Harvard antibiotics spinout gets $22M in A-lister cash and Big Pharma's attention

Andrew Myers

Harvard chemistry professor Andrew Myers says he's made a breakthrough that can greatly expand a class of antibiotics, forming the foundation for his latest startup: Macrolide Pharmaceuticals. And the biotech is launching today with $22 million in venture cash from an impressive group of venture backers, with three Big Pharmas in the VC mix and some early shots at a possible early-stage marquee deal.

Once again, Myers has teamed up with Lawrence Miller for the startup. Back in 2006 the two also launched Tetraphase Pharmaceuticals ($TTPH), an antibacterial company that's been working with a tetracycline platform and recently heralded the success of a Phase III study.

Novartis Venture Fund, Gurnet Point Capital, Roche Ventures, and SROne (GlaxoSmithKline) all came in on the A round after Harvard's tech office struck a deal to outlicense the technology, the latest in a flurry of pacts that has focused fresh attention on developing antibiotics.

Macrolides are a class of antibiotics which bind to ribosomes in bacteria, inhibiting bacterial protein synthesis and stopping an attack. But unable to synthesize most macrolides, researchers have been limited in developing them. Myers, though, says he's found the key to developing a full pipeline of them.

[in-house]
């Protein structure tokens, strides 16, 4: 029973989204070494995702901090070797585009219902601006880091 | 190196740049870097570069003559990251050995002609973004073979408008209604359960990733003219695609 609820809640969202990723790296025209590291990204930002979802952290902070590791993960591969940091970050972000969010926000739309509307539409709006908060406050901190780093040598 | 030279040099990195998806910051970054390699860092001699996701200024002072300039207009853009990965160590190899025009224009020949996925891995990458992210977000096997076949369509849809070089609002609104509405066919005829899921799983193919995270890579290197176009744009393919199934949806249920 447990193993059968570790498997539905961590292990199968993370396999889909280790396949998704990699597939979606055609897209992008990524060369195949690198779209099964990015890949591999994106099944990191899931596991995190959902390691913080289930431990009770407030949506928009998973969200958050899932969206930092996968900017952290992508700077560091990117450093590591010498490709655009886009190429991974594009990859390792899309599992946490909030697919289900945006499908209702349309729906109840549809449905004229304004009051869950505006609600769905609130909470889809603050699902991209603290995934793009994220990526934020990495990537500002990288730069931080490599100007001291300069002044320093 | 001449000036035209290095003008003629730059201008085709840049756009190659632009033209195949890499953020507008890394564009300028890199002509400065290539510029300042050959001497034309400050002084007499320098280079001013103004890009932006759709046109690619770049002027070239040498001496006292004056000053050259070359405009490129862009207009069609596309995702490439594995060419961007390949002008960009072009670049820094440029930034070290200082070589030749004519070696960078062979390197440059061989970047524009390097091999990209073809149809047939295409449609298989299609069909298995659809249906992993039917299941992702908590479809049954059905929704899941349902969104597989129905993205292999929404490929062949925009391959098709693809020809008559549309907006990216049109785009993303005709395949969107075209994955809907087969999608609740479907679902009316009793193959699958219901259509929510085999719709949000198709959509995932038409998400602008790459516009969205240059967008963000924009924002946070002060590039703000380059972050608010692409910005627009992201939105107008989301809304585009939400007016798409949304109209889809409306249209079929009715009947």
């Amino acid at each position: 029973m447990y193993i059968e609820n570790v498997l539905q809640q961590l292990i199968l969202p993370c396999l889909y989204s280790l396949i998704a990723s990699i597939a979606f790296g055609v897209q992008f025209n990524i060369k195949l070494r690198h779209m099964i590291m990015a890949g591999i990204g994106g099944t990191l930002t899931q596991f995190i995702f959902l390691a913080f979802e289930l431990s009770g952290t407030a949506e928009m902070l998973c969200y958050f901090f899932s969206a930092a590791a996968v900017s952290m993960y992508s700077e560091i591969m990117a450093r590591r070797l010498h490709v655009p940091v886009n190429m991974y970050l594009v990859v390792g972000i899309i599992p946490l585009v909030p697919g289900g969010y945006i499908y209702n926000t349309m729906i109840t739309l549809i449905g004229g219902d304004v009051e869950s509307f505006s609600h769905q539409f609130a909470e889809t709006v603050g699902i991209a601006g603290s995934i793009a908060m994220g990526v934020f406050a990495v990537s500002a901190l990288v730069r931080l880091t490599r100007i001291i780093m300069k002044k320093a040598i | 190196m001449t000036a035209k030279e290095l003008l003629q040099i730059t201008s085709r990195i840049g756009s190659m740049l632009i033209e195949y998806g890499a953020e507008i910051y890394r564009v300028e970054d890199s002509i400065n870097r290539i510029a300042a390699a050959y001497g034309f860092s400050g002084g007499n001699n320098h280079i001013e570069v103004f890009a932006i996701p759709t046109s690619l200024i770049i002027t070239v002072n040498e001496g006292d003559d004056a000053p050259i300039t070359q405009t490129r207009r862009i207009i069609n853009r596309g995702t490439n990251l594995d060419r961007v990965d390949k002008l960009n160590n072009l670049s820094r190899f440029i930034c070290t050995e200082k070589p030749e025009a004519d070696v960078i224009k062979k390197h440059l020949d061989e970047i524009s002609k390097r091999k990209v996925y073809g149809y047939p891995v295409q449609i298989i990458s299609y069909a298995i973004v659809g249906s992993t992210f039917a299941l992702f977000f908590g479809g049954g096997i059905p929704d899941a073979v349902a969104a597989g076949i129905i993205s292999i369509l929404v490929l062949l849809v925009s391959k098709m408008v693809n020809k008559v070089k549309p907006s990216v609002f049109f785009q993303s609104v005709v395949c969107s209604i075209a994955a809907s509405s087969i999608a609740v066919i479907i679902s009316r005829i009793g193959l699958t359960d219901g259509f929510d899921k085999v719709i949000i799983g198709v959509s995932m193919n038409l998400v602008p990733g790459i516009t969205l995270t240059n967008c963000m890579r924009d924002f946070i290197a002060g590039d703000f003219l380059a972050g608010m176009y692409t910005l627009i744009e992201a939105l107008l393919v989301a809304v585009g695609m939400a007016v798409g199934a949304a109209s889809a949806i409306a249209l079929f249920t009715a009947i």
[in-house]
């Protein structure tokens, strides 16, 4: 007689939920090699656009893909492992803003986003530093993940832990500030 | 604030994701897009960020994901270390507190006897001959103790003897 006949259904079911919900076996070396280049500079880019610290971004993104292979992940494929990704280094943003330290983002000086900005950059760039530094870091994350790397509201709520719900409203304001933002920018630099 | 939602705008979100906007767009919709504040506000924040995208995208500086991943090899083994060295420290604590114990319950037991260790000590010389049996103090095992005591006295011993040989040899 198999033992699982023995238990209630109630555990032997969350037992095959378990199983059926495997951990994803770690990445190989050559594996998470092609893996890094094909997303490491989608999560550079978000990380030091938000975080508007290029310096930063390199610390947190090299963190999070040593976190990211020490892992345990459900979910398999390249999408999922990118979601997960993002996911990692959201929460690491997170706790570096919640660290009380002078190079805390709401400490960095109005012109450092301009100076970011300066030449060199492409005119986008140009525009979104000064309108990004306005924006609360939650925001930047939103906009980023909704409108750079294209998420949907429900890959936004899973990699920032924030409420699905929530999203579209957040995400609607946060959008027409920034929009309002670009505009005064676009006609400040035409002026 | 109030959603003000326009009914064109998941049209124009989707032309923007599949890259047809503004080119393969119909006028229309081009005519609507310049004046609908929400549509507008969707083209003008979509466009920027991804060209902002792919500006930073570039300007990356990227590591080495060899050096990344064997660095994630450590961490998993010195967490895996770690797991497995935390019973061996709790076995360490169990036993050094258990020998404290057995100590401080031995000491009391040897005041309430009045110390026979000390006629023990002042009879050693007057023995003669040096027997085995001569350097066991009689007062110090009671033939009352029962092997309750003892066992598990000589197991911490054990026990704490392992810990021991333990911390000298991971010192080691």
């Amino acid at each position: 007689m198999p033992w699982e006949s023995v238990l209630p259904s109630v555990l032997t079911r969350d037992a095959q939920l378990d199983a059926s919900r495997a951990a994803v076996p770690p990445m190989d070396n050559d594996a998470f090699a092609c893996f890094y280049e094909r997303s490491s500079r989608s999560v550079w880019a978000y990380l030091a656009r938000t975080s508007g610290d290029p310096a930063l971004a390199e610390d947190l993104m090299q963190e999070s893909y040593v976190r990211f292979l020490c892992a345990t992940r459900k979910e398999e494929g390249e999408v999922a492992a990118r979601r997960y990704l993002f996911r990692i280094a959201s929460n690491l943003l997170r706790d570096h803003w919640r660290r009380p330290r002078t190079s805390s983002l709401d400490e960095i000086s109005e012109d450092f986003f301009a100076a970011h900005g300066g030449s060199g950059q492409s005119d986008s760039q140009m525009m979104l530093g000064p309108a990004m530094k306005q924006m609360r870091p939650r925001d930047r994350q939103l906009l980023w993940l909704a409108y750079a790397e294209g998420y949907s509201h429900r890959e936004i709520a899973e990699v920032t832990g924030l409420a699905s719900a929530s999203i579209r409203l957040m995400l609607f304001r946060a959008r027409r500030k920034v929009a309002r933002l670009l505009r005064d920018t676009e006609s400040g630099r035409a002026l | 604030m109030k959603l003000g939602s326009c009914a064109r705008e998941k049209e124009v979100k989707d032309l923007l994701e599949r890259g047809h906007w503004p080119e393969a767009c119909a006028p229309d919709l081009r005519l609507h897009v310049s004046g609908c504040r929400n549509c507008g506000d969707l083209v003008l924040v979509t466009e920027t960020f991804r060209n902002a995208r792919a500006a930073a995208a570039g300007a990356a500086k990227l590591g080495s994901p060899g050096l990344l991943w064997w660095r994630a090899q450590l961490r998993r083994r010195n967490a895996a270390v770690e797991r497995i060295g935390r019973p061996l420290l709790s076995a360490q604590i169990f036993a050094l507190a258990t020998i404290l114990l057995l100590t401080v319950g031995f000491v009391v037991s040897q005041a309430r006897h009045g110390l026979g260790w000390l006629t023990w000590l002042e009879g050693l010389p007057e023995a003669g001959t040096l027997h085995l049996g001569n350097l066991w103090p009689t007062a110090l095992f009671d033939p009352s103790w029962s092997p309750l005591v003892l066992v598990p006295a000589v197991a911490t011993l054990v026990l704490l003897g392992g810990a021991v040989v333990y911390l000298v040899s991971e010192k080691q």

Myers' breakthrough in synthesizing macrolides--constructing them out of "basic industrial chemicals," says Miller--leaves the company at an early stage of development with a two- to three-year march to the clinic. But Miller adds that Myers has already synthesized more than 200 macrolides, and with three Big Pharma venture groups behind them, they've already been approached by a couple of large pharmas interested in striking a preclinical collaboration.

"We're pleased by who's shown interest," says Miller. Now the CEO says the company will take the next two or three months to evaluate whether they should go ahead and strike a collaboration deal now or wait until they have more information about how this expanded class of antibiotics works. In the meantime, Miller says he's also hiring as fast as he can, building a team around the three staffers currently on board.

The Big Pharma interest in the A round underscores a resurgence in the field. As Miller notes, when he and Myers started Tetraphase in 2006, there was little industry interest in antibiotics, which had been largely marginalized. Now, though, Roche ($RHHBY) and others have been keen to grow in the field, seeing fresh prospects as the U.S. adds fresh incentives for developers.

- here's the release